Dubai Airport expansion project worth $33bn to restart after Covid-19 delay

Dubai’s largest construction project, the AED120bn ($33bn) expansion of Al-Maktoum International Airport, is expected to restart, as reported by MEED.

Talks are ongoing among officials connected with the project, and potential stakeholders have been informally told to prepare as the scheme is expected to resume. The project’s revival will be a significant boost for Dubai’s economy, which has been impacted by lower oil prices and the focus on developing the Expo 2020 site.

Dubai International Airport handled 66.1 million passengers in 2022, and the rebound in traffic numbers has strengthened the outlook for the expansion. While the number is below the 86.4 million passengers recorded in 2019, the growing monthly numbers indicate that Dubai expects 78 million to use the airport in 2023 before returning to pre-pandemic levels in 2024. However, one of the key challenges for Dubai International Airport is runway capacity, as it only has two runways and is expected to reach maximum capacity as aircraft movements increase. This trend is expected to accelerate further as Emirates airline starts operating smaller Airbus A350 planes with fewer seats, which will mean more aircraft movements.

Dubai’s Al-Maktoum International Airport, also known as Dubai World Central (DWC), was officially launched in 2014, and the expansion involves building the largest airport in the world by 2050, with the capacity to handle 255 million passengers a year. The initial phase, which was due to be completed in 2030, will take the airport’s capacity to 130 million passengers a year. The entire development will cover an area of 56 square kilometers.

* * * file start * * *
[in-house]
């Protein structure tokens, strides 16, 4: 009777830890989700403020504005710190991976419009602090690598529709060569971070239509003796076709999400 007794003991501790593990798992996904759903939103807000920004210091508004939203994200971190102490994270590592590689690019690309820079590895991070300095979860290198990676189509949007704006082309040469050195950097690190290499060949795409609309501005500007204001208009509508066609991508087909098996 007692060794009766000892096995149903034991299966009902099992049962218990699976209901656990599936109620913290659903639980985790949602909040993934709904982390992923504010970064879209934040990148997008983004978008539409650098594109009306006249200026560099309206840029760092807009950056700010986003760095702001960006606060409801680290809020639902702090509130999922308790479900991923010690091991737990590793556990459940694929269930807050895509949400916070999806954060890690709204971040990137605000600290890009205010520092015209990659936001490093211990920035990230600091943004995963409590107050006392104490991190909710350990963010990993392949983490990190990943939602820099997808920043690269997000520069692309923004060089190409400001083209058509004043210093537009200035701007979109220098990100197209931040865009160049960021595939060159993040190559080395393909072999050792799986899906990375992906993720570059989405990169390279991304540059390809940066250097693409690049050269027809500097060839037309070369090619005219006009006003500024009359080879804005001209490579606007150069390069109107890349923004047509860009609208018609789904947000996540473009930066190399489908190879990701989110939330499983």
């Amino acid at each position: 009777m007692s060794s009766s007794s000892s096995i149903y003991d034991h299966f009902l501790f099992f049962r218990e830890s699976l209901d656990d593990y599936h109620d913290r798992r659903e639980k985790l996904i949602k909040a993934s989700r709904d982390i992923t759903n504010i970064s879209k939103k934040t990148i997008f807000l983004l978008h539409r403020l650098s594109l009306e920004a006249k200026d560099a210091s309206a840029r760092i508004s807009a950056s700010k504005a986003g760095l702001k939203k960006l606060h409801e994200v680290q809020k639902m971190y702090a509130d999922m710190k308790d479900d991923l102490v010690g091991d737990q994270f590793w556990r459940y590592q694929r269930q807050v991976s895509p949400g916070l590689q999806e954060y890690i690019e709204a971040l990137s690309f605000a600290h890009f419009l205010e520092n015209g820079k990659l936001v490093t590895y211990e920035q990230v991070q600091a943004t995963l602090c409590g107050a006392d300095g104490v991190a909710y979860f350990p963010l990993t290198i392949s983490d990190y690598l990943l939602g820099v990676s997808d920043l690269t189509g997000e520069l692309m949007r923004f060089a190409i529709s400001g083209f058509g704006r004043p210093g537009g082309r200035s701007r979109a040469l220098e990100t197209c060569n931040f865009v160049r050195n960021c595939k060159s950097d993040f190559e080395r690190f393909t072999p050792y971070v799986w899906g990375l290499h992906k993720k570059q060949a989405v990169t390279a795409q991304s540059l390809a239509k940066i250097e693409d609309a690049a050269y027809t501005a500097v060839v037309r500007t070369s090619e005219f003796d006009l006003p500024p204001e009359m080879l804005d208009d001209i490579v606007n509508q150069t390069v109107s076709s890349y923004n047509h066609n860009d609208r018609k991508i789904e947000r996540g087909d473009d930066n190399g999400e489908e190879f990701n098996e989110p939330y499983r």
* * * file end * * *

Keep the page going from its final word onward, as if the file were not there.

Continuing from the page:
The expansion project stalled with the onset of the Covid-19 pandemic in early 2020, and tendering for work on the project has also been affected. Firms were competing for the estimated $2.7bn substructure contract for Concourse 1 and the West Terminal building, which is the largest contract tendered for the project. The contract covers the delivery of more than 1.7 million square meters of connected basement footprint, which will house the people-mover tunnels, baggage handling systems, ground services road network, and other back-of-house technical and support facilities.

Another challenge for Dubai International Airport is the increasing regional competition. While it is the largest airport in the region and Emirates is the largest airline, its position is now challenged by Saudi Arabia’s plans. At the end of 2022, Saudi Arabia launched the master plan for King Salman International Airport in Riyadh, which aims to accommodate up to 120 million passengers by 2030 and 185 million by 2050. It also launched a new airline known as Riyadh Air earlier this year.

Source
MEED
Umar Ali
As editor in chief, I am always on the road, searching for hidden gems, undiscovered waterfalls, enticing hikes to explore, underrated delis, and more. Crafting compelling content that captures the true essence of each place is my passion. With years of experience in travel journalism, I strive to provide unbiased and factual content based on my real-life experiences. When I'm not out exploring, you can find me delving into local markets and devouring new foods, immersing myself in the cultures and communities that make each destination unique. It might sound like a tough job, but I love it!

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